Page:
Author: Erika O'Shea
Published: Thursday, 22 Oct 2020
Darren Cacy and Dan Anders have a long history of teamwork at IBM. Twenty-four years to be exact. Darren provides support to the cloud solutions sales team on all things technical. A natural problem solver, Darren is passionate about his work. “It’s really interesting to talk to people and see what problems they have. I can bring ideas from one group and apply them to another. It is so rewarding!” But his path to his career was not a direct one. “I have a liberal arts degree and kind of talked my way into my first programming job.”
In the early 1990s Darren found himself surrounded by others from non-traditional paths in the relatively nascent field of computer programming. “There weren’t a lot of people who graduated with computer science degrees back then. A lot of my peers were like me. They were teachers or architects or something else. We just happened to have an affinity for computers and built a career out of it!” One of those fellow programmers turned out to be Dan Anders.
Dan works as part of the Watson Artificial Intelligence sales team helping financial services clients. Dan identified his chosen field after looking for something that piqued his interest more than standard high school curriculum. “I wasn’t strong at math and I struggled to read long amounts of text. My final two years of high school I took a split curriculum where I spent half my days at a vocational tech school.” It was that decision that ignited a spark. “Some kids learned plumbing, heating and air conditioning, or welding. But I did the computer programming track. Learning about programming and creating software clicked with me.” Looking back, Dan reflected on how it felt to finally enjoy learning, “It was interesting enough that I wanted to understand it. I felt successful at it.”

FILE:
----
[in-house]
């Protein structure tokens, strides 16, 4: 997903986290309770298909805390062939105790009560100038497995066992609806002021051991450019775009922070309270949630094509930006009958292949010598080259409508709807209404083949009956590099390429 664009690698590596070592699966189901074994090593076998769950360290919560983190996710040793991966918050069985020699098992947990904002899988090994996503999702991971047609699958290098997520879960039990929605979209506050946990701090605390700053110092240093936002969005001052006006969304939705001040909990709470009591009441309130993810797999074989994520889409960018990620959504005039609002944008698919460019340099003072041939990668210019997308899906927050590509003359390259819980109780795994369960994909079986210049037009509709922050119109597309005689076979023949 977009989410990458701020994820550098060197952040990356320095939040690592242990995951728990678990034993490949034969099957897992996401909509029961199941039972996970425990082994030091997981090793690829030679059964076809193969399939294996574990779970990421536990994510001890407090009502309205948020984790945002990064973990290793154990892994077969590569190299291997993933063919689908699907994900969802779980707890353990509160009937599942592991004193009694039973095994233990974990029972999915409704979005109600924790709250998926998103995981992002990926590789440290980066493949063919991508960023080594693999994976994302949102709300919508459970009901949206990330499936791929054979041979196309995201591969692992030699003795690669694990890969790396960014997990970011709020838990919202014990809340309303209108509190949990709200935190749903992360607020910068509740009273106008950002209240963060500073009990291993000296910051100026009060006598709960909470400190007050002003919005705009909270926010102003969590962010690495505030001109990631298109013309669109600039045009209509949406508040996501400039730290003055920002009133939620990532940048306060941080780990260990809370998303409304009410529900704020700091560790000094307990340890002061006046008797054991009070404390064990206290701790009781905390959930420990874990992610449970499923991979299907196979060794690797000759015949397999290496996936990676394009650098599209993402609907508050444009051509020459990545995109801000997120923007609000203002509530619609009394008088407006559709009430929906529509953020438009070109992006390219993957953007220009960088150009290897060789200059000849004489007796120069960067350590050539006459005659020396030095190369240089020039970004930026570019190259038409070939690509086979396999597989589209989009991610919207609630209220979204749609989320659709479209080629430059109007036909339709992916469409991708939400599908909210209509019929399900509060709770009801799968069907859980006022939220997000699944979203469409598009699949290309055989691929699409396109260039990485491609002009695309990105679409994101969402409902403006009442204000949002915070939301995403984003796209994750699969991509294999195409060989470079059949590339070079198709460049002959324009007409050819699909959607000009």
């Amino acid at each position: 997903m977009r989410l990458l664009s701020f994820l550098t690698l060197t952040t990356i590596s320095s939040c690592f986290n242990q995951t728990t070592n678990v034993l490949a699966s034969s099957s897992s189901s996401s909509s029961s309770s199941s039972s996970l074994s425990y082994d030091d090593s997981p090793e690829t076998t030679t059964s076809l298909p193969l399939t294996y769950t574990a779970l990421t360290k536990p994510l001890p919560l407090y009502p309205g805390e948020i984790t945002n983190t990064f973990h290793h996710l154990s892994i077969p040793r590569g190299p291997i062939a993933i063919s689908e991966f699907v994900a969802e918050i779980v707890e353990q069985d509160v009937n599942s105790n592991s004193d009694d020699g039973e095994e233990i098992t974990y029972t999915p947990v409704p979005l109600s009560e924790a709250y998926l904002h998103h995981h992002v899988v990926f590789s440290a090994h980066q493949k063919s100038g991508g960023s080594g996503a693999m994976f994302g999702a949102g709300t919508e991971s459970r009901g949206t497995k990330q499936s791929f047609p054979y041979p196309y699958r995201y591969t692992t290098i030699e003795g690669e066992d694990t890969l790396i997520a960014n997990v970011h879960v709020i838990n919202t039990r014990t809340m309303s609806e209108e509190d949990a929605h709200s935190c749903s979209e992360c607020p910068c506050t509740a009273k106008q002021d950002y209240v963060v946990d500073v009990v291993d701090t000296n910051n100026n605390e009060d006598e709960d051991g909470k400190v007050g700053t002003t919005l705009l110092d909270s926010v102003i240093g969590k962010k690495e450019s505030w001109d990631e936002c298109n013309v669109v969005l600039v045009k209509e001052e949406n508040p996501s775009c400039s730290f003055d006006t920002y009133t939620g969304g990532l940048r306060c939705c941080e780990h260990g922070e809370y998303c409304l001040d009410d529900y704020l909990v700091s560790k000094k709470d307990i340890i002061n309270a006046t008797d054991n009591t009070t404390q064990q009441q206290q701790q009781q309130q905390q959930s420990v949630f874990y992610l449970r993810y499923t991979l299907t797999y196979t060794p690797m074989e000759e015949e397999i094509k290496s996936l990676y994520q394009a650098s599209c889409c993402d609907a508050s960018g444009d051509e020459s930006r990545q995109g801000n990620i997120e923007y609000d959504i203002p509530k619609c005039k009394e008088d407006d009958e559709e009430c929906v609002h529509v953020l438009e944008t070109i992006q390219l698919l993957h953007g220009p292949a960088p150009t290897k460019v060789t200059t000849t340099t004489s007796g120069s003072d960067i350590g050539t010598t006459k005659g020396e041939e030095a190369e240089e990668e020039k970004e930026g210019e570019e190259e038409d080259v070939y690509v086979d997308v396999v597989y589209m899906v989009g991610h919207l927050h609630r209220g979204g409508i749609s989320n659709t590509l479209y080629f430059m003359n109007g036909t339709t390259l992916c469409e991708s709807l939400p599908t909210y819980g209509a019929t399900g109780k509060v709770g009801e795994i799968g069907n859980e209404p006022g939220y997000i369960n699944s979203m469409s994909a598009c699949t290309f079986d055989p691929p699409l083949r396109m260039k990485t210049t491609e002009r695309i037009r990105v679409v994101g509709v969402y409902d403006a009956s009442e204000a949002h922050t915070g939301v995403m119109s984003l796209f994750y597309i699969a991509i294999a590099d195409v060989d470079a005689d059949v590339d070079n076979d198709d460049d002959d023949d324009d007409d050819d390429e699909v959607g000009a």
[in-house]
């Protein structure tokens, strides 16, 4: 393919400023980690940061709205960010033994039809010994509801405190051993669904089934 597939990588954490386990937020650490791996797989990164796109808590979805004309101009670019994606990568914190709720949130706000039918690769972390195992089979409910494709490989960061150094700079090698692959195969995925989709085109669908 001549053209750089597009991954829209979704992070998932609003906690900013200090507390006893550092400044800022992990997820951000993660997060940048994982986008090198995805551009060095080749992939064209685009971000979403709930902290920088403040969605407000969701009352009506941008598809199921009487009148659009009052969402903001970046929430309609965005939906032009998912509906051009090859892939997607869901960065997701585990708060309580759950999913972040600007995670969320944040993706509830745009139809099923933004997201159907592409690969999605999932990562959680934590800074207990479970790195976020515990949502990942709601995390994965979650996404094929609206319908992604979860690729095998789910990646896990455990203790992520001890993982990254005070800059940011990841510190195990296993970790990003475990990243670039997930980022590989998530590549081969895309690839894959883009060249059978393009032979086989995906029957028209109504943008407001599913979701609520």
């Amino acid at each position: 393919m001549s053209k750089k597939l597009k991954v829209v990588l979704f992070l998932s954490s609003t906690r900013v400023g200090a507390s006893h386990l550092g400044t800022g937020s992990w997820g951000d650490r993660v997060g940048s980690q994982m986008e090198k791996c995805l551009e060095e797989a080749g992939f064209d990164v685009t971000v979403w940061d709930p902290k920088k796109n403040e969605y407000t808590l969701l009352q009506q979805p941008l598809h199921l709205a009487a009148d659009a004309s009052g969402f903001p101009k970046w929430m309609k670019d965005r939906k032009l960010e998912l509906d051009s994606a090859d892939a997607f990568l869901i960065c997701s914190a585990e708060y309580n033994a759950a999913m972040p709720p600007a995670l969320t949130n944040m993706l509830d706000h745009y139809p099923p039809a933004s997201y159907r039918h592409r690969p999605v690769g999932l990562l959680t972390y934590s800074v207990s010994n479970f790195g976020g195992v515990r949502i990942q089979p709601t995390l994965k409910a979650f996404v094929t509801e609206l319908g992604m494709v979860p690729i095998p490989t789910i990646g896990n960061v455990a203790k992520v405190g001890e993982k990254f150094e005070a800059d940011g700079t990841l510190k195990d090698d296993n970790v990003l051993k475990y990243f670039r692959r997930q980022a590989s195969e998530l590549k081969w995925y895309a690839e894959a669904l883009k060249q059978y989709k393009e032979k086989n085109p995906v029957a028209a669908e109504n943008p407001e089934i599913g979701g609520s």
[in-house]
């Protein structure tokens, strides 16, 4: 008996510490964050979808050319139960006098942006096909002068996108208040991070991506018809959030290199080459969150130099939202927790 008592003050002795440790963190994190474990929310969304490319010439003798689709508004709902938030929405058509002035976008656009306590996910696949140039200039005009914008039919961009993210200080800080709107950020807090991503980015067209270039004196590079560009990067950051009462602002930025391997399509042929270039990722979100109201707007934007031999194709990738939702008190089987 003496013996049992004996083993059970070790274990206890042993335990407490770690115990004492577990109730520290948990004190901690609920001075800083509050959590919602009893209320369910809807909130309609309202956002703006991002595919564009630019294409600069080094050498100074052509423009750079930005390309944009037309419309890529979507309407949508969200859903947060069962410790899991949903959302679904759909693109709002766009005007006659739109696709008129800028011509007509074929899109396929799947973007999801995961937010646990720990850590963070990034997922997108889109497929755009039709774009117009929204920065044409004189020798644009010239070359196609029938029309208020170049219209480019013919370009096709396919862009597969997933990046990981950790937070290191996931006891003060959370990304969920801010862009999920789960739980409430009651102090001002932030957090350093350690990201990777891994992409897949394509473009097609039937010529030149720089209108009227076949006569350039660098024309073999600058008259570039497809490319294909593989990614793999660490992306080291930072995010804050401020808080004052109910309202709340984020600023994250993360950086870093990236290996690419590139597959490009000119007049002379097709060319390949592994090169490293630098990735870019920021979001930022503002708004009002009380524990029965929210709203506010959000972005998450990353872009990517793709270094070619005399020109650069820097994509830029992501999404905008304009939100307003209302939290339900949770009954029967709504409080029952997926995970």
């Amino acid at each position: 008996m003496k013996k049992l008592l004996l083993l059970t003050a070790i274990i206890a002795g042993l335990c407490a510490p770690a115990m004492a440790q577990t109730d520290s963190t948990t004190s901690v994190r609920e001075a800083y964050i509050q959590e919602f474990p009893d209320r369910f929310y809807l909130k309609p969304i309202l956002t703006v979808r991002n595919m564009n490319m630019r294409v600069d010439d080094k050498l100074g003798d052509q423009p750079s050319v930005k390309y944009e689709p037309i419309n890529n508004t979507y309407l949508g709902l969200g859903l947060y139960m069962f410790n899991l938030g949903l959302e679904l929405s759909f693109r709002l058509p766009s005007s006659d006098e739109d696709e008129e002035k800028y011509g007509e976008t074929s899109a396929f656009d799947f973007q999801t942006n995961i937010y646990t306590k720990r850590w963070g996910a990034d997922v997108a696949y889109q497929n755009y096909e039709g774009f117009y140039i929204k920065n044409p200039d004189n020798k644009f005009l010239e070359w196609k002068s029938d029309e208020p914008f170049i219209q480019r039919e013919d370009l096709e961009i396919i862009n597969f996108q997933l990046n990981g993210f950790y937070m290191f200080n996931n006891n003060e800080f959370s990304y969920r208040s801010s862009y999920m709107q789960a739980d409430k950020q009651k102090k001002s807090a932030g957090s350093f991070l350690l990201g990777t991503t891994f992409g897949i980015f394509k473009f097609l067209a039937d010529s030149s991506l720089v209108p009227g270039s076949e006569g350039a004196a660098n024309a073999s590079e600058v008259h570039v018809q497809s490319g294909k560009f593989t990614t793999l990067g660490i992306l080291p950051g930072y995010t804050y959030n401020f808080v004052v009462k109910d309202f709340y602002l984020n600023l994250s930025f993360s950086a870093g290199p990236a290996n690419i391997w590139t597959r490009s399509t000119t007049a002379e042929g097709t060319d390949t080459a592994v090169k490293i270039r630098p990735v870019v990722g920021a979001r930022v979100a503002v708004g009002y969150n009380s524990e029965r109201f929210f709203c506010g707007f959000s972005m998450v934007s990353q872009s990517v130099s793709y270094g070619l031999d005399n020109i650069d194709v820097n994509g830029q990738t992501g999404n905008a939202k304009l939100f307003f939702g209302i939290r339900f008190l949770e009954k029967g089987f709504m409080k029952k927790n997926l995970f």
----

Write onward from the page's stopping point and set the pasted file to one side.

In 1996 the pair were fortuitously hired at IBM’s Kansas City location within just two weeks of each other. Both found themselves in the office, rather than the field, the day Junior Achievement gave a workplace presentation. They were drawn by the opportunity to make an impact on their community. “We thought it sounded kind of cool. We decided to lock arms together and make it our thing,” Dan reminisced. Darren said, “23 years later we are still doing it. Every year…we haven’t looked back! It is a reunion every time we see each other.” Thinking of the years of service together he added, “we know how the other one works and each of us have different skills. Having that kind of teamwork makes it so much easier to have fun with it.”
The pair have delivered JA programs at various Kansas City area schools over their many years. For the past five years they have been inspiring young minds at Scuola Vita Nuova, a charter school in historic North East Kansas City. Dan reflected on his own time as a Junior Achievement kid, “I remember doing Junior Achievement when I was a kid decades ago. I still remember the project – we were making candles. I was maybe eight or nine years old.” Now as an adult, leading JA programs for kids allows him to ignite a spark like the one that was lit in him adding, “I feel like it has come full circle. I want to do something to give kids the experience I had gotten.” Dan also hopes that he can give kids perspective. “I worry kids in school feel there’s only one right answer. I want to try to encourage students to just get started with something. Find out what you enjoy and have a talent for…you can always adjust and change later.”